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Brazilian Journal of Chemical Engineering

Print version ISSN 0104-6632On-line version ISSN 1678-4383

Braz. J. Chem. Eng. vol.24 no.2 São Paulo Apr./June 2007 



Selective separation of indium by iminodiacetic acid chelating resin



M. C. B. FortesI; A. H. MartinsII, *; J. S. BenedettoI

ICentro de Desenvolvimento da Tecnologia Nuclear, (CDTN/CNEN), Fax: +(55) (31) 3499-3399, Rua Prof. Mario Werneck, s/n, C. P. 941, CEP 30.161-970, Cidade Universitaria, Pampulha, Belo Horizonte - MG, Brazil
IIUniversidade Federal de Minas Gerais (UFMG), Departamento de Engenharia Metalúrgica e de Materiais, Fax: +(55) (31) 3238-1815, Rua Espirito Santo 35, sl 206AG, CEP 30.160-030, Centro, Belo Horizonte/MG, Brazil. E-mail:




Indium can be recovered by treating residues, flue dusts, slags, and metallic intermediates in zinc smelting. This paper investigates the adsorption characteristics of indium and iron on an iminodiacetic acid chelating resin, Amberlite®IRC748 (Rohm and Haas Co.-USA). High concentrations of iron are always present in the aqueous feed solution of indium recovery. In addition, the chemical behaviour of iron in adsorptive systems is similar to that of indium. The metal concentrations in the aqueous solution were based on typical indium sulfate leach liquor obtained from zinc hydrometallurgical processing in a Brazilian plant. The ionic adsorption experiments were carried out by the continuous column method. Amberlite®IRC748 resin had a high affinity for indium under acidic conditions. Indium ions adsorbed onto the polymeric resin were eluted with a 0.5mol/dm3 sulphuric acid solution passed through the resin bed in the column. 99.5% pure indium sulfate aqueous solution was obtained using the iminodiacetic acid chelating resin Amberlite®IRC748.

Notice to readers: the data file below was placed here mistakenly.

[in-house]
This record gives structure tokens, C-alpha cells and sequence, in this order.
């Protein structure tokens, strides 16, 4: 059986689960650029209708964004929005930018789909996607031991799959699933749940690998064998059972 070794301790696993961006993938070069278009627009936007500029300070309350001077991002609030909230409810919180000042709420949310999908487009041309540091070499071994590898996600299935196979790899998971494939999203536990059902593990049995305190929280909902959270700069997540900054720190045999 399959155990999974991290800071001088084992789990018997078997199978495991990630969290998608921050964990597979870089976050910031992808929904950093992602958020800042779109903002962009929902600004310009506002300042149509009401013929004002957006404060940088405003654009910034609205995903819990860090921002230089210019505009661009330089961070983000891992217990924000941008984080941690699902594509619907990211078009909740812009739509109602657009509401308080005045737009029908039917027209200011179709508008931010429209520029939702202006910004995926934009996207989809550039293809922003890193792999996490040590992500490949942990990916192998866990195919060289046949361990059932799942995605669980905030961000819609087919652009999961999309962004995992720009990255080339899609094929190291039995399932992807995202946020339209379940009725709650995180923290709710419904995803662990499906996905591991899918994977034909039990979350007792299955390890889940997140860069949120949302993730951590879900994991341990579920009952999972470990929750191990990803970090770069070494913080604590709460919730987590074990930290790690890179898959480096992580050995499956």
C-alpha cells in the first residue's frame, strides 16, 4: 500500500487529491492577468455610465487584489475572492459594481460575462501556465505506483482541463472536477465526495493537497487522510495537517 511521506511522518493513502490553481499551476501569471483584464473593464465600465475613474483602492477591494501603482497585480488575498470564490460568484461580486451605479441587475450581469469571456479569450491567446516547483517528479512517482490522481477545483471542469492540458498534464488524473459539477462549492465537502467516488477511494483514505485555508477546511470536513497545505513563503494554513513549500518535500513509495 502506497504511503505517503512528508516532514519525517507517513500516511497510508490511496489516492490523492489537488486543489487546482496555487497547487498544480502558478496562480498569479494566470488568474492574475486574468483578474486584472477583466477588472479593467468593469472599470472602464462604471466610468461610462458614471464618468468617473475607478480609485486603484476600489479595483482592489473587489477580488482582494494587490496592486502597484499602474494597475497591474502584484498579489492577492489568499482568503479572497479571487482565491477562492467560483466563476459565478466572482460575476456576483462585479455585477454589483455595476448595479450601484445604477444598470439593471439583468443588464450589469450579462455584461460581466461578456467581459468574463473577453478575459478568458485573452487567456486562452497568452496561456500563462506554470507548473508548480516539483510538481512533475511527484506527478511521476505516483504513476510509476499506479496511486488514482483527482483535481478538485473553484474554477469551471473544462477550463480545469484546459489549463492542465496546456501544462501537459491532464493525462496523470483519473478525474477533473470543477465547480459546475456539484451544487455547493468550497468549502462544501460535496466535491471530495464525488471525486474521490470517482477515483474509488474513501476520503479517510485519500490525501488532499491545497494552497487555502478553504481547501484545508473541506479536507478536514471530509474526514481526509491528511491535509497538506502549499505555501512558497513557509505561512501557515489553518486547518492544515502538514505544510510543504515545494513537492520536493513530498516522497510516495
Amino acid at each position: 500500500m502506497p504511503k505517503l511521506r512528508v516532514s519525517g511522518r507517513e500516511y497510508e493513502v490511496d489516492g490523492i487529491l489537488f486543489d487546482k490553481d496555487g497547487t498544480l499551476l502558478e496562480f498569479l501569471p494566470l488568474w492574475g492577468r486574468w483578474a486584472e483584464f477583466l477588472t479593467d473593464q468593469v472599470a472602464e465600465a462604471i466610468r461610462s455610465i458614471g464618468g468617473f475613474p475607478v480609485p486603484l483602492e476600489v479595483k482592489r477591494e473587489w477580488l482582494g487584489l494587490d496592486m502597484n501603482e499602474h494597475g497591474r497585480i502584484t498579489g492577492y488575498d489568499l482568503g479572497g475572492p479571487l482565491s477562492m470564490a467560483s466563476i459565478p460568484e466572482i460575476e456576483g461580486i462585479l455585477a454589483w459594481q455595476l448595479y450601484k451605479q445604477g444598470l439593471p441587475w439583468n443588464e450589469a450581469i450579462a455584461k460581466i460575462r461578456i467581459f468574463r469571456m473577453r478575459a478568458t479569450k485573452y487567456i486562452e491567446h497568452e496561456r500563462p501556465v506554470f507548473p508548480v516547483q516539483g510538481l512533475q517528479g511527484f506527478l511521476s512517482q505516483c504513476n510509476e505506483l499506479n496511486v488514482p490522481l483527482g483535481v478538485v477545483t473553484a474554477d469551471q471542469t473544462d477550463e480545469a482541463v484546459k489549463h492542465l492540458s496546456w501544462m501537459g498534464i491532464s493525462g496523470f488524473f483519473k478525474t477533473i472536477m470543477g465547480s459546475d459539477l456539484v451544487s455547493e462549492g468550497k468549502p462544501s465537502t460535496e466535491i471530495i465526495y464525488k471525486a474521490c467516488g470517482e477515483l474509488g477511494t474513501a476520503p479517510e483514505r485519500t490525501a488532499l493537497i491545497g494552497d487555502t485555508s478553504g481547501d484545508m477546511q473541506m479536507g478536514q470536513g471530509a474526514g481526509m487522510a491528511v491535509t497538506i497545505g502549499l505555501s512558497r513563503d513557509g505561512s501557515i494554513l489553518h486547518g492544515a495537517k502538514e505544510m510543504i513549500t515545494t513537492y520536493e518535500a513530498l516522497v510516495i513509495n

Keywords: Indium; Purification; Ion exchange.




Trace amounts of indium are found in many minerals, particularly in sulphide ores of zinc and to a lesser extent in association with lead, tin, and iron. Commercial recovery of indium is achieved by treating residues, flue dusts, slags and metallic intermediates in zinc smelting. Indium is a crystalline, silvery white metal and is very soft, ductile, and malleable. It generally increases the strength, corrosion resistance, and hardness of metals. The major uses of indium are in alloys and instruments, mainly in the electronics industry (Habashi, 1997). Several methods can be used to extract indium, depending on the source material and its indium content. In addition to solvent extraction from acidic media with different extractants (Hoffman, 1991; Rodriguez et al., 1995; Barakat, 1998; Alguacil, 1999; Fortes et al., 2003), several authors have reported the use of chelating resins for selective adsorption of indium (Sekine et al., 1985; Maeda and Egawa, 1991; Trochimczuk et al., 1994; Yuchi et al., 1997).

In the present study, the adsorption characteristics of indium and iron on the iminodiacetic acid chelating resin Amberlite®IRC748 (Rohm and Haas) were investigated. The metal concentrations in the aqueous solution were based on typical indium sulphate leach liquor obtained from zinc hydrometallurgical processing in a Brazilian plant and treated with solvent extraction for removal of impurities. Due to the high iron concentration in this solution, this paper emphasises the selective adsorption of indium.